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Adam Machanic

Adam Machanic, Boston-based SQL Server developer, shares his experiences with programming, monitoring, and performance tuning SQL Server. And the occasional battle with the query optimizer.

T-SQL Tuesday #005: On Technical Reporting

Reports. They're supposed to look nice. They're supposed to be a method by which people can get vital information into their heads.

And that's obvious, right? So obvious that you're undoubtedly getting ready to close this tab and go find something better to do with your life. "Why is Adam wasting my time with this garbage?" Because apparently, it's not obvious.

In the world of reporting we have a number of different types of reports: business reports, status reports, analytical reports, dashboards, TPS reports... The list goes on and on. But they're all reports. And generally speaking, someone did a good job of making them look nice and paid some attention to timing (more on that in a bit). But consider purely technical reports: server up-time reports, activity audits, server resource reports, and the like. Oftentimes I see this kind of information represented in lists or blocky charts. Reports in a format that we would never send to a customer, but that is considered fine for internal consumers. And worse, no one has considered basic issues like the frequency with which these reports should be sent.

Are internal reports really that much less important than what is being sent outside company walls? What kind of message are we sending by failing to take the time to format our output? And even worse, what happens when we fail to consider timing and frequency?

The answer to the first question is that in many cases, internal reports are even more important than than those highly polished pieces distributed by the sales and marketing departments. These flashy documents are generally designed to generate a call back from a customer or potential customer so that a sale can be pushed. Internal reports, on the other hand, are all about keeping the doors open, the business humming, the wheels spinning, and of course the metaphors flowing. They must contain real, actionable information. Stuff you, as an employee, actually care enough about to bother paying attention to.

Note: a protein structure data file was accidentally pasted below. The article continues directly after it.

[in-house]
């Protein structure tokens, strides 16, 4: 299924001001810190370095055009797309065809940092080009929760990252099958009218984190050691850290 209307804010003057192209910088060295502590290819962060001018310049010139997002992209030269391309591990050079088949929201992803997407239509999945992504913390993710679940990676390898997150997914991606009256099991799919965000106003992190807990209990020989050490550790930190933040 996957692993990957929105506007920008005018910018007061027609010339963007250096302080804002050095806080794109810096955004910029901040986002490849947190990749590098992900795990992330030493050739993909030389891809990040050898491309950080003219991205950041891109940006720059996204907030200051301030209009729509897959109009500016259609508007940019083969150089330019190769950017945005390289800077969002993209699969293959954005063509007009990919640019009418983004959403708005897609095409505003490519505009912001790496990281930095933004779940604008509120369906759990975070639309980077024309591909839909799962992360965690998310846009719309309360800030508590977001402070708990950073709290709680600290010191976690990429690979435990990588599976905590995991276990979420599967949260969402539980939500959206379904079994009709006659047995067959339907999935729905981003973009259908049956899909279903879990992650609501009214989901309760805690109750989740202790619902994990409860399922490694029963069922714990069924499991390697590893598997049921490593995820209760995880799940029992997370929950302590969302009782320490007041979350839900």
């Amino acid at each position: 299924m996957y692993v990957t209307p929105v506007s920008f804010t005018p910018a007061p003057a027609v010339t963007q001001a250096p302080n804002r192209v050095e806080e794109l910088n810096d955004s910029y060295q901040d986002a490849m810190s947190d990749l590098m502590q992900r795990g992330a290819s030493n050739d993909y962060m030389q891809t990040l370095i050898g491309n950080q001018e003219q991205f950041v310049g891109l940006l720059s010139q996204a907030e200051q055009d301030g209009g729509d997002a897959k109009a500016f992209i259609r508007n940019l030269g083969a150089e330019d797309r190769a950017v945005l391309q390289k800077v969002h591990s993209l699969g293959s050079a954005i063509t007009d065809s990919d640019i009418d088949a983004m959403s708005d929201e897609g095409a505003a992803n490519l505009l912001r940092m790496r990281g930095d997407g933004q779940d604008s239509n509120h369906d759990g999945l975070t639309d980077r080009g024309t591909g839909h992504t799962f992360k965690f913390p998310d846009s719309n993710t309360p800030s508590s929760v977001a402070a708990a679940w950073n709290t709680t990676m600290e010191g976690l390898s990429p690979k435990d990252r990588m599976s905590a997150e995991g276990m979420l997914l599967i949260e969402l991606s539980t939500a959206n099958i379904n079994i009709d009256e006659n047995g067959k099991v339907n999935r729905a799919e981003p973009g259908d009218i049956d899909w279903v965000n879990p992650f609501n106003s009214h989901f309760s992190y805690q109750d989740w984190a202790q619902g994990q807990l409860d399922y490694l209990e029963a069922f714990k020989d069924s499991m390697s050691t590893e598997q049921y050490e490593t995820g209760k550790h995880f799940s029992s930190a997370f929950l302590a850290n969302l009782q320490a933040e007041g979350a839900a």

To address the second and third questions, briefly think back on your career. Do any of the following scenarios sound familiar?

  • Every day an e-mail arrives containing a list of jobs that ran yesterday. Some succeeded, some failed. There are some that fail every day, and they're always in the list. Error messages are listed in-line.
  • A report on server activity and up-time is published on a monthly basis for internal utilization. It is a simple spreadsheet containing daily metrics for the past three months.
  • The company's internal Web site has a dashboard with a list of applications, with a red light next to those that need attention. It's unclear what the red light actually means.

Each of these scenarios is real, taken from my own experience. And each highlights a common problem with internal reporting.

In the first case, there are several problems. The first is frequency--the report is being sent too often. People get used to seeing the e-mail in their inbox and learn to ignore it in favor of more pressing issues. The second problem is too much information. People don't want to see information that's not actionable. Showing a list of jobs that did run successfully may have seemed like a more complete solution, but it's simply not interesting and makes people even more likely to start ignoring the report. Exacerbating the situation is the presence of reports that fail on a daily basis, and have been for years. This makes a real failure all the more difficult to spot.

A slightly more subtle problem with this report is that it is too technical. It may seem like a good idea to put error messages right there in the report to save time and energy, but it creates more problems than it solves. In addition to making the report more difficult for project managers and other nontechnical consumers to digest, it also wastes time, because invariably these people will want a full breakdown on the whys and hows of the error. While I love teaching, there is a time and a place for everything, and in the middle of trying to fix a production error the last thing that I want to do is explain it in gruesome detail because a report included a message it probably should not have.